Page:Catholic Encyclopedia, volume 1.djvu/289

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ALATRI
ALB
251

yet no seminary for ecclesiastical students. The orphanage and mission schools are supported mainly by Catholic charity, and the hospitals by organized contributions.

United States Bureau of American Republics, Handbook, 1884; Alaska; Archives of Prefecture Apostolic of Alaska; Devine, Across Wildest America (Montreal, 1905). Also Gibbs, Dall, Nelson, Holmberg, with Petroff, Navy, and other Russian writers.

Alatri, an Italian bishopric under the immediate jurisdiction of the Holy See, comprising seven towns in the Province of Rome. The close proximity of this city to Rome is an argument for believing that Christianity was taught there at a very early date, though this does not compel belief in the local legends which place the conversion of Ferentino, Alatri, and neighboring towns in the apostolic age. The route followed by the earliest preachers of the Gospel in Italy is still unknown. We first meet the name of a bishop of Alatri in Paschasius (551) who accompanied Pope Vigilius to Constantinople on the occasion of the controversy of the Three Chapters. In the church of St. Mary Major in Alatri, is preserved a wooden statue of the Madonna, a splendid example of Roman art of the twelfth century. (See Fogolari, "Sculture in legno del secolo XII", in "L'Art", 1903, I, IV; also Venturi, "Storia dell' arte Italiana", III, 382.) Alatri contains 16 parishes; 77 churches, chapels, and oratories; 64 secular priests, 52 seminarians; 42 regular clergy; 31 lay brothers; 81 religious (women); 30 confraternities; 1 boys school (87 pupils); 3 girls schools (30 pupils). Population, 24,000.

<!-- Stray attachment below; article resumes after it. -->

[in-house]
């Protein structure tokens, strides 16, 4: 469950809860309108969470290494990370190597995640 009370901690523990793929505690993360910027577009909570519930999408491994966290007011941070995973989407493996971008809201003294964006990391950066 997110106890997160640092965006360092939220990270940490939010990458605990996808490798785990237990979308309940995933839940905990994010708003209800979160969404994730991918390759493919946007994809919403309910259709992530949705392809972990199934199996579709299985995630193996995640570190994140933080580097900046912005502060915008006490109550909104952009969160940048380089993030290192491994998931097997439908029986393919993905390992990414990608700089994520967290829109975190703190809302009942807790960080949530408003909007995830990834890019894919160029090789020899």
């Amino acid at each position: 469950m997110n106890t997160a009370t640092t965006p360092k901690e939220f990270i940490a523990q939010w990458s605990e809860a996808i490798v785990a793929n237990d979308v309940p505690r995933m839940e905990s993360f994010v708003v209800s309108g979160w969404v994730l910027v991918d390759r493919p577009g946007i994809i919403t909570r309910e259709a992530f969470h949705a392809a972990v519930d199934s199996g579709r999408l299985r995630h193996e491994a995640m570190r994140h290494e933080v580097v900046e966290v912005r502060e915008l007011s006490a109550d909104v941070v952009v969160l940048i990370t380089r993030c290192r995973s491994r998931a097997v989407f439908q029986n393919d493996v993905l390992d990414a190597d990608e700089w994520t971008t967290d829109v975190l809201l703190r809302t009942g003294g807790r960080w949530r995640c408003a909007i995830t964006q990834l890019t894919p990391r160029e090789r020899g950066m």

Ughelli, Italia Sacra (Venice, 1722), I, 288; Cappelletti, Le chiese d'Italia (Venice, 1866), VI, 433; Orlandi, Compendiose notizie sacre e profane delle città d'Italia (Perugia, 1770), I; Gams, Series episcoporum Ecclesiæ catholicæ (Ratisbon, 1873), 660.

Alb, a white linen vestment with close fitting sleeves, reaching nearly to the ground and secured round the waist by a girdle.
Alb
It has in the past been known by many various names: linea or tunica linea, from the material of which it is made; poderis, tunica talaris, or simply talaris, from the fact of its reaching to the feet (tali, ankles); camisia, from the shirt-like nature of the garment; alba, (white) from its colour; and finally, alba Romana, this last seemingly in contradistinction to the shorter tunics which found favour outside of Rome (cf. Jaffé-Löwenfeld, "Regesta", 2295). Of these the name Alba almost alone survives. Another use of the word alb, commonly in the plural albæ (vestes), occurs in medieval writers. It refers to the white garments which the newly baptized assumed on Holy Saturday, and wore until Low Sunday, which was consequently known as dominica in albis (deponendis), the Sunday of the (laying aside of the) white garments. This robe, however, will be more conveniently discussed under the word "Chrismal" (q. v.). From the usage mentioned, both Low Sunday and Trinity Sunday, together with the days preceding seem sometimes to have been called Albæ. Possibly our Whit-Sunday, the Sunday after the Pentecost baptisms, may derive its name from a similar practice. In this article we shall treat of the origin, symbolism, use, form, ornamentation, material, and colour of the alb.